How can we adapt conservation to climate change?

The report of the joint Natural England – BES meeting on ‘Adapting Conservation to a Changing Climate‘ has been published. This meeting took place over two days in January 2011 and saw over 120 policy-makers, ecologists and conservation practitioners attend Charles Darwin House for lively discussion and networking.

Climate change is widely regarded as the major long-term threat to biodiversity and ecosystem services and it is essential that conservation adapts to deal with this threat. General principles have been identified and adaptation is starting to happen, but we need to step up the pace.

Effective adaptation requires a strong partnership between researchers, practitioners and policy makers. It is essential that adaptation measures are developed on the basis of sound science, combined with a rigorous assessment of their feasibility and acceptability to society.

The key messages to emerge from presentation and discussion at the conference are:

1) Climate change adaptation needs to start happening to a far greater extent than currently. It was not difficult to find research into possible adaptation strategies, assessments of vulnerability and plans for implementing adaptation. There are many fewer examples of adaptation that is actually happening.

2) Pilot studies need to be established to help address the uncertainties around determining the most effective adaptation measures, for example on the relative importance of increasing connectivity of habitat networks, compared to improving or enlarging existing sites. Good monitoring and assessment of the outcomes are essential.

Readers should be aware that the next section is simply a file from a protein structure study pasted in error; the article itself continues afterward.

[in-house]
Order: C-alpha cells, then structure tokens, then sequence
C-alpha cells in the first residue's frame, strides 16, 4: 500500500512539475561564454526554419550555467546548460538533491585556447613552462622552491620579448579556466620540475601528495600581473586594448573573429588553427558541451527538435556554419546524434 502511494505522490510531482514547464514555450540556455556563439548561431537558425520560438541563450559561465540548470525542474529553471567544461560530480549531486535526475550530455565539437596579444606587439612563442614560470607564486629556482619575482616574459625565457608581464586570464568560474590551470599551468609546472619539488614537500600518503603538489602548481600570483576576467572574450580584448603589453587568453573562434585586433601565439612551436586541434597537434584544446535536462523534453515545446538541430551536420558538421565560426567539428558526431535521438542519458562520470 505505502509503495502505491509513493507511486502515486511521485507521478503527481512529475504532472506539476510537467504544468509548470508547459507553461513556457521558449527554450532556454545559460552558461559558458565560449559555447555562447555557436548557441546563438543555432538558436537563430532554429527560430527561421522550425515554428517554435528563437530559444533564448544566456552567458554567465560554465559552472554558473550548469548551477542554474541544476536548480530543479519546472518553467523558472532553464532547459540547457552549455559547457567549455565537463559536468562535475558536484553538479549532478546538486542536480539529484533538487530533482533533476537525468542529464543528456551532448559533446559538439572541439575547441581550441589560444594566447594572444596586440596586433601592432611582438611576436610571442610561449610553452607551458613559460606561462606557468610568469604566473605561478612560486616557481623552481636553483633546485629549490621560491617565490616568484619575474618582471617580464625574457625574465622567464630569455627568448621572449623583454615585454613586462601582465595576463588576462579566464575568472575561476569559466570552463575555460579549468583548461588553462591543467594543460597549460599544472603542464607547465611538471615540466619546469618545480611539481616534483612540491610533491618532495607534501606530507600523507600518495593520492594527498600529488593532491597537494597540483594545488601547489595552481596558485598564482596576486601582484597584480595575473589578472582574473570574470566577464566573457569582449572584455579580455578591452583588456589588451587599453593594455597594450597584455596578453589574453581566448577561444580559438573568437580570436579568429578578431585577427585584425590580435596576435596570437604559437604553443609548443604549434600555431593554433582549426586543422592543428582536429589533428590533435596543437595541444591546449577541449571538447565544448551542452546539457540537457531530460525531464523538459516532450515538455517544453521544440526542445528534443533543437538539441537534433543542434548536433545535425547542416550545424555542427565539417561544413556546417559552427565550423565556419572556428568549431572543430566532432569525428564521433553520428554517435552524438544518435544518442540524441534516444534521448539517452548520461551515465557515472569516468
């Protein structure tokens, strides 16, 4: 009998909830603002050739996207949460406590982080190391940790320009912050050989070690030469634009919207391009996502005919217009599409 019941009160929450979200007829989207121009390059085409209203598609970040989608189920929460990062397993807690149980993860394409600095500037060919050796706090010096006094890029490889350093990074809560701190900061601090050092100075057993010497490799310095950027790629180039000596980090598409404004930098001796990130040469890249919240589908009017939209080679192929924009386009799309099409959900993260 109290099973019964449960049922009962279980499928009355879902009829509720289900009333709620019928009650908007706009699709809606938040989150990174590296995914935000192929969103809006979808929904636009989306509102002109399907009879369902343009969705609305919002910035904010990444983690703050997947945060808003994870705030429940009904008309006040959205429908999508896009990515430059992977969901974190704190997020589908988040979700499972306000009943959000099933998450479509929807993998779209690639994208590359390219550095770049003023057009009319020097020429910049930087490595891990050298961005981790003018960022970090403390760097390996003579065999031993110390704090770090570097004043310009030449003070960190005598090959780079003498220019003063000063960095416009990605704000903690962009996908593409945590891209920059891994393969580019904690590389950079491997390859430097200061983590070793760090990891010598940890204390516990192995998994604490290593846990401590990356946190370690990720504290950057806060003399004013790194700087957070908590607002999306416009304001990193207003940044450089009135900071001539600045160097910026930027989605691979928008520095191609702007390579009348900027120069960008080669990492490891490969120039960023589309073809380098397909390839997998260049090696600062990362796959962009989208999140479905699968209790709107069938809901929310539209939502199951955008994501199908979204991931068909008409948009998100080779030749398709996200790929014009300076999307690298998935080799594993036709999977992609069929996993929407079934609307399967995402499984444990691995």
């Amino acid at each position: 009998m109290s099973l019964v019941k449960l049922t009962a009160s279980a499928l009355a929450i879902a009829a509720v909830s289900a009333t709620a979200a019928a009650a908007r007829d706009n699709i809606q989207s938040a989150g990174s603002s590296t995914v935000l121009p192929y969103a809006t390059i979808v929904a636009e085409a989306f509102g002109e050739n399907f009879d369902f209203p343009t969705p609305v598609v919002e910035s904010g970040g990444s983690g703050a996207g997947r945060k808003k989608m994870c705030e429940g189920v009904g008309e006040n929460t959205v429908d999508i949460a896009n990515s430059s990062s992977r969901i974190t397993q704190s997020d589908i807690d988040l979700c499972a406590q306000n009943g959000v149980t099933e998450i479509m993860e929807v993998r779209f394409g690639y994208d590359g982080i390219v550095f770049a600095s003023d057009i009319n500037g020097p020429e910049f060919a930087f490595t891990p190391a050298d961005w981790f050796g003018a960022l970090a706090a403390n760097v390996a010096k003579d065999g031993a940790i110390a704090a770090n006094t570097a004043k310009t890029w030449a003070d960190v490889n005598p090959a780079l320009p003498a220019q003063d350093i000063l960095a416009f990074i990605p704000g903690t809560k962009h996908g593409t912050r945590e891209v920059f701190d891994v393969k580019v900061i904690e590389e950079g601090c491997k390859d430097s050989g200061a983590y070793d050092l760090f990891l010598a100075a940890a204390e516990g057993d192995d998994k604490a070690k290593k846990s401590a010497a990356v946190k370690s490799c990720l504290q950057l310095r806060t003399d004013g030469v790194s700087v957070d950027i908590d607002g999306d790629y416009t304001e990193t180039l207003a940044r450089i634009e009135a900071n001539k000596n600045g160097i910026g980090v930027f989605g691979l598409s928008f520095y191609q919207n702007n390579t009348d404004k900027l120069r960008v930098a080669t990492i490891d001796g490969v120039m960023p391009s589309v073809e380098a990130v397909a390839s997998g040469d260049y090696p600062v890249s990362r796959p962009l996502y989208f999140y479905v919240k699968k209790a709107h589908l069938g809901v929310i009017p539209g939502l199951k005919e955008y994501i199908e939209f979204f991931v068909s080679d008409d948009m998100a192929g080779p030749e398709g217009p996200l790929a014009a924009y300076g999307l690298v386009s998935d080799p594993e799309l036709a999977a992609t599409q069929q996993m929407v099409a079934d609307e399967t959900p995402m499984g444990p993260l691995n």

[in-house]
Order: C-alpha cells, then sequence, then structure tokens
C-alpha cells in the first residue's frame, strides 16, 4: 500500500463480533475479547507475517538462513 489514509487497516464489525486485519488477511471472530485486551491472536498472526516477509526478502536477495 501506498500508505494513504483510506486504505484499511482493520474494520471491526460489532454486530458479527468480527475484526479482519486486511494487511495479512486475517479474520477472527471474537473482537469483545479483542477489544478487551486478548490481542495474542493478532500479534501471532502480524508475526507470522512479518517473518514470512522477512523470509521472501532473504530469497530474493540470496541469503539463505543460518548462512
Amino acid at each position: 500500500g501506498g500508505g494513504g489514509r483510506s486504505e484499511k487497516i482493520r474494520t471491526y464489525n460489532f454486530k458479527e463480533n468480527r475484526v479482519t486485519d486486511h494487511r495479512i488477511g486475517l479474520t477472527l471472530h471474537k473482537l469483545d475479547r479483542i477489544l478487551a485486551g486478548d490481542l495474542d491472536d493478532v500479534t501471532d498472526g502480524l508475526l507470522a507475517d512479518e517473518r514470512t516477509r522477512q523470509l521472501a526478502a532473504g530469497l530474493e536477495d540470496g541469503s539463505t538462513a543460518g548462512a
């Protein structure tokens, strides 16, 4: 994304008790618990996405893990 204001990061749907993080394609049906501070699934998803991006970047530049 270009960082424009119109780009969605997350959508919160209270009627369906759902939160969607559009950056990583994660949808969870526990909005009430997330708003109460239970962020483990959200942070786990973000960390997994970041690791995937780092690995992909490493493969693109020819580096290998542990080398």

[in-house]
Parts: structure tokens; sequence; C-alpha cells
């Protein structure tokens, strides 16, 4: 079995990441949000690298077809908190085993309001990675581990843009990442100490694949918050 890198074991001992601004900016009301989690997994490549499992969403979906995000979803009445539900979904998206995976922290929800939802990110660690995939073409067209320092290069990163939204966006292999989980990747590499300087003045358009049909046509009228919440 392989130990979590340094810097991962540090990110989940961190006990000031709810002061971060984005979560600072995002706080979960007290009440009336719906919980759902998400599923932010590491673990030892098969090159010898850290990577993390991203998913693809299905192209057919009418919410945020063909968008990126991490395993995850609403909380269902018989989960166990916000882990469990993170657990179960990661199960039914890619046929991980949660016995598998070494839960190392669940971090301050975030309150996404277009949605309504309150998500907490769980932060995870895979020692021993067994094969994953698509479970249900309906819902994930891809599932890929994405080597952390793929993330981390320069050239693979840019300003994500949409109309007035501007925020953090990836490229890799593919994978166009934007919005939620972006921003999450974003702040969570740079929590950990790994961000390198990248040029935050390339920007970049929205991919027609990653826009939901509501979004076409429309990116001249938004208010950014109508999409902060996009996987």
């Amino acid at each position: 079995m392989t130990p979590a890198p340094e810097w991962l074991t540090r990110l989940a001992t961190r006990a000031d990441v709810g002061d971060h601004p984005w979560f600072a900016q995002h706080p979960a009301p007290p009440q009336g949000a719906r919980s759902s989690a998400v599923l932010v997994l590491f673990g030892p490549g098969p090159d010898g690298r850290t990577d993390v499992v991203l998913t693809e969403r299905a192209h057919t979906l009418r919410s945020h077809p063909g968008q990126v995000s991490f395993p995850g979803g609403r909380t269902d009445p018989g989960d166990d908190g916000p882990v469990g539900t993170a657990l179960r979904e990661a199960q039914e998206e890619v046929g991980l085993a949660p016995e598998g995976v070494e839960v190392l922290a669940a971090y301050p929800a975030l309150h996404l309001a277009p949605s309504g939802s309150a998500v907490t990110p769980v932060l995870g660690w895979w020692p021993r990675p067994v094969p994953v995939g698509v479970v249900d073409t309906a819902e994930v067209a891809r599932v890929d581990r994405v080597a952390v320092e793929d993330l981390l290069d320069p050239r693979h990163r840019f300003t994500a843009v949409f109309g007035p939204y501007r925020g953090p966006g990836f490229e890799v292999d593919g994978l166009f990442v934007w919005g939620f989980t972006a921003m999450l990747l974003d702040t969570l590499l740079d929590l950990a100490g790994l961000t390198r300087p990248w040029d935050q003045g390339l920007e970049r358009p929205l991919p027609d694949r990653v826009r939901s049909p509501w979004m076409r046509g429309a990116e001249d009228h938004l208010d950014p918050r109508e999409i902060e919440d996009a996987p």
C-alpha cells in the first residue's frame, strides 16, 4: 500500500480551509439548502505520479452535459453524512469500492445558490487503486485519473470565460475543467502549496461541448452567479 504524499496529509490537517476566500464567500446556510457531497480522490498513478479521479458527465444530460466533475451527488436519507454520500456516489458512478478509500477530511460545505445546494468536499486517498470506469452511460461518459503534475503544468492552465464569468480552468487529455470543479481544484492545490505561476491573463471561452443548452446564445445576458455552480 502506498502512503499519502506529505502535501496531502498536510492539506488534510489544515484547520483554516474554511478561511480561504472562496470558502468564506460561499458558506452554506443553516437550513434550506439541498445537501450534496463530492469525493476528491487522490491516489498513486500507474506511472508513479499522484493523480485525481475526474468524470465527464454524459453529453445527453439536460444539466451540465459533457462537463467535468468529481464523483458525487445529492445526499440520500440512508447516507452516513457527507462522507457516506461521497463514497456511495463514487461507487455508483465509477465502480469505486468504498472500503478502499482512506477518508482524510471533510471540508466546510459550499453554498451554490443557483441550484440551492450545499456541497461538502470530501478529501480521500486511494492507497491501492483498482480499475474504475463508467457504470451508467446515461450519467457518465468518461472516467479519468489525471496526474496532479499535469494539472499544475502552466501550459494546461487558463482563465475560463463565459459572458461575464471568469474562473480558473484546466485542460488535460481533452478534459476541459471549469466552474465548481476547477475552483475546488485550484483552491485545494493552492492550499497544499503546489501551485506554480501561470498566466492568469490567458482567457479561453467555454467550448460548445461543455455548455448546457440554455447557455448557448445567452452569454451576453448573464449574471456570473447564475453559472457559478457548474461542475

3) The issues posed by climate change are different depending on the extent to which climate actually changes. To put it crudely, there is a big distinction between dealing with 2°C and 4 °C of warming. At the lower end of the scale, there is plenty of scope to increase the resilience of the landscapes and ecosystems that we currently have. At the higher end, this will not be sufficient and we need to consider much more
radical approaches and be prepared to accept species in very different places and place that look very different.

4) Climate change adaptation needs to be developed as part of a wider transformation in the approach of human societies to the natural environment, in which we understand it better and value it more.

Full details of this meeting, together with copies of speakers’ presentations, are available from the BES website.